Former President Ali Bongo of Gabon and his two youngest sons, Jalil and Bilal, have started a hunger strike to protest their “sequestration” and alleged “acts of torture” against family members. Their lawyers announced this on May 14, stating a lawsuit has been filed in the Paris Judicial Court.
Lawyers François Zimeray and Catalina de la Sota aim to have a French judge investigate these allegations, especially as Gabon’s leader since the August 2023 coup, General Brice Oligui Nguema, plans to visit Paris soon.
An earlier complaint by Ali Bongo’s wife, Sylvia Bongo, filed on September 1, two days after the coup, was dismissed in October. The new complaint alleges “illegal arrest, aggravated sequestration with torture, and barbaric acts” against Ali, Sylvia, and their sons Noureddin, Jalil, and Bilal, noting that the first four are French nationals.
The lawyers claim Noureddin has been tortured multiple times, and Sylvia was beaten and forced to witness these acts. Ali, Jalil, and Bilal are under house arrest, deprived of communication, and tortured.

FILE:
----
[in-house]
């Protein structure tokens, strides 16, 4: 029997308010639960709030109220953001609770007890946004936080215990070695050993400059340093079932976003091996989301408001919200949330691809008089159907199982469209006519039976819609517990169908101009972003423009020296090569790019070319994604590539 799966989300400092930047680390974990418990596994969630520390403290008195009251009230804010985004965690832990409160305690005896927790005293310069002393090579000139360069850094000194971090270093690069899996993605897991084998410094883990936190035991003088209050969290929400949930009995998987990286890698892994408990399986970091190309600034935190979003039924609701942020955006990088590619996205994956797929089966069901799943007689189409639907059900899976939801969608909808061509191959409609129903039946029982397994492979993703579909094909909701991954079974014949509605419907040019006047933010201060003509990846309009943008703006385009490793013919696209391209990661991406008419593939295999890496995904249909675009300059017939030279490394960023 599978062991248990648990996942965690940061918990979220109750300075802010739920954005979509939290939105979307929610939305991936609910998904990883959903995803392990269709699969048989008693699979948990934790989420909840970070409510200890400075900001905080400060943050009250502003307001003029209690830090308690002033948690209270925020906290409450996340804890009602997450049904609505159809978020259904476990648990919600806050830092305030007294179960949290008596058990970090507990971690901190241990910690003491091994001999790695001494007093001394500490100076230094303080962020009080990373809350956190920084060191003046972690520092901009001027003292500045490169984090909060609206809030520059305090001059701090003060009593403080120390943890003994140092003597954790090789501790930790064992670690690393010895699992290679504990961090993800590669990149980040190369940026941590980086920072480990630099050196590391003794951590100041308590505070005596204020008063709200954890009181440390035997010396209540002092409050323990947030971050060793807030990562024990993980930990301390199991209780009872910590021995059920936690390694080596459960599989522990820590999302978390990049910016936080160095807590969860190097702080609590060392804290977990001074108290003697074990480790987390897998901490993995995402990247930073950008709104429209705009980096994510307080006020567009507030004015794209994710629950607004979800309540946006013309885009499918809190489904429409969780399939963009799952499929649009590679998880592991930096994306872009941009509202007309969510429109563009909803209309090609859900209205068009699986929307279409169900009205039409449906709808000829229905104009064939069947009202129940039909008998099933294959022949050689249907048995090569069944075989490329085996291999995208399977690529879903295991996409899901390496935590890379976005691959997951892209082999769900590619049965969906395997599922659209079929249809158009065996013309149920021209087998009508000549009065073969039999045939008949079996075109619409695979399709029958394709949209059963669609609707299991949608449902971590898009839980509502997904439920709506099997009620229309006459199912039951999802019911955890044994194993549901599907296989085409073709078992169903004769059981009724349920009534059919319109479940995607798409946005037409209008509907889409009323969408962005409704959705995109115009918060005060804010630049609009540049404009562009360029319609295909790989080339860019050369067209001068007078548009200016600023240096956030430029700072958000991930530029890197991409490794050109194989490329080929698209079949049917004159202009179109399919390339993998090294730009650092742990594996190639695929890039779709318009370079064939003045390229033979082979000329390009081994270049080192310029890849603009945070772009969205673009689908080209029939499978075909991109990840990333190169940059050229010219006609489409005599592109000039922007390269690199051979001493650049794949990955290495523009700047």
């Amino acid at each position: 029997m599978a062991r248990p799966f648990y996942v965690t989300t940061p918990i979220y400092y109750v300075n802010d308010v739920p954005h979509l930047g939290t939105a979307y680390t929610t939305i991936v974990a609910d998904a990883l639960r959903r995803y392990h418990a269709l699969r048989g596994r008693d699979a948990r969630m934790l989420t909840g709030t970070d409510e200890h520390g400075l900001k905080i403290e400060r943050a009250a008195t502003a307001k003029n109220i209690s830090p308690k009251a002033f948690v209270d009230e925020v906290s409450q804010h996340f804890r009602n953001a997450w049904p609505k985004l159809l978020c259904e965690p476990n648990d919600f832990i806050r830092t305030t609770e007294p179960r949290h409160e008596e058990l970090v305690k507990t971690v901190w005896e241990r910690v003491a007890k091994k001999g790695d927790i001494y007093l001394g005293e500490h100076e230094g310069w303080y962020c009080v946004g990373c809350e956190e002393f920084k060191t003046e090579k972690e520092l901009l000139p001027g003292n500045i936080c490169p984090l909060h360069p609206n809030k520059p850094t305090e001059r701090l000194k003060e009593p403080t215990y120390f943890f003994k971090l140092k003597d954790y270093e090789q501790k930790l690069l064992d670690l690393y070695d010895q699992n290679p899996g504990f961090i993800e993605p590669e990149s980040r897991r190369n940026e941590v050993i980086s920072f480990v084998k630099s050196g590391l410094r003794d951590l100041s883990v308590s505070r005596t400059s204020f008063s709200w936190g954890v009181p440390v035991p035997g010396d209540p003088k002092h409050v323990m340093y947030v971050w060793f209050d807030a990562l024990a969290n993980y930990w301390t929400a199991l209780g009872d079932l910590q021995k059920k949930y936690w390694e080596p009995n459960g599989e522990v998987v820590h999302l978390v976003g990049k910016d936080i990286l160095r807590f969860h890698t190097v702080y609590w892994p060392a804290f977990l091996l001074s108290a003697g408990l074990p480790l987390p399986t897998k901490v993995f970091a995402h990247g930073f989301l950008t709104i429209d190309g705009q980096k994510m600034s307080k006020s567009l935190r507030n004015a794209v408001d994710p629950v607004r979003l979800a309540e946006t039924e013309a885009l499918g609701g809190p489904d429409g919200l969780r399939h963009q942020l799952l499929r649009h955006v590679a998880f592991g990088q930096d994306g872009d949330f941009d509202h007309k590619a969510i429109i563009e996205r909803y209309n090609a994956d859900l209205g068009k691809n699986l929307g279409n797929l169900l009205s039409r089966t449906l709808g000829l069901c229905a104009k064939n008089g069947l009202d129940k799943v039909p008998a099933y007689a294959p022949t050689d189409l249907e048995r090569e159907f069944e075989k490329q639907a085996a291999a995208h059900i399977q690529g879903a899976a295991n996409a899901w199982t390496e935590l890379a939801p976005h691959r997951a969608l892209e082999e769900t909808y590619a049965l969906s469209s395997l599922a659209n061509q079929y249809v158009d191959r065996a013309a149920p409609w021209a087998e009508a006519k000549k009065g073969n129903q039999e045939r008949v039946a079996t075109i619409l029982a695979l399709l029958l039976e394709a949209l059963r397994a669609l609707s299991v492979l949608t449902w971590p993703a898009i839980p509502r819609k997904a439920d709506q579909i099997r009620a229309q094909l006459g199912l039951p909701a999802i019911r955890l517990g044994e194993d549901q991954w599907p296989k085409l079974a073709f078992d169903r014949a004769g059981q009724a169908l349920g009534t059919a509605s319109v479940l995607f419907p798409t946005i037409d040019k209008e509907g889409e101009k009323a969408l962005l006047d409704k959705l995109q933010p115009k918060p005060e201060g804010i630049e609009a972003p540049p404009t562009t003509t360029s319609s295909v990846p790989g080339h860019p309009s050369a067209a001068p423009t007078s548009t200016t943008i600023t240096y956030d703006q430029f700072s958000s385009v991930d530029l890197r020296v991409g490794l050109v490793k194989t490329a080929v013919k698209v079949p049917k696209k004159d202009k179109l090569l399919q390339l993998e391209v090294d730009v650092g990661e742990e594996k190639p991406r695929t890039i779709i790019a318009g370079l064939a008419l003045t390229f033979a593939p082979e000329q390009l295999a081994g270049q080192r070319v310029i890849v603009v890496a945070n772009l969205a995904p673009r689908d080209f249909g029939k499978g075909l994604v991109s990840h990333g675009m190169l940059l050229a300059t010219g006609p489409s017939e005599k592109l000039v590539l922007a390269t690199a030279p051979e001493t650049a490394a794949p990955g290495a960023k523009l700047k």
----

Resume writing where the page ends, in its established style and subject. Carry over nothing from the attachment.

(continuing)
In March, the lawyers requested a UN working group to recognize the Bongos’ “arbitrary detention” post-coup. General Nguema, who ended 55 years of the Bongo dynasty, was declared transitional president by the military shortly after the August 30 coup.
Last month, Gabonese stakeholders took part in a national dialogue, that sought to lay the groundwork for restoring civilian rule.
The forum’s highly anticipated report clears ruling General Brice Oligui Nguema to vie for the presidency in the polls to be held at the end of the transition.
It proposes a strong presidential regime and a 7-year term for the president.
Selected military officials, politicians, civil society members, youth leaders, traditional rulers and members of the clergy took part in the national dialogue. They kept the transition’s 2-year time frame. A year was, however, added in case of a “force majeur” scenario.
Some 30,000 proposals were discussed by the delegate during the nearly one-month-long delegate.
Gabon’s post-transition timeframe provides for a constituent assembly to write the new Constitution. The document establishing the basic rules and laws of the Gabonese government will then be put to a vote during a referendum scheduled for June this year.

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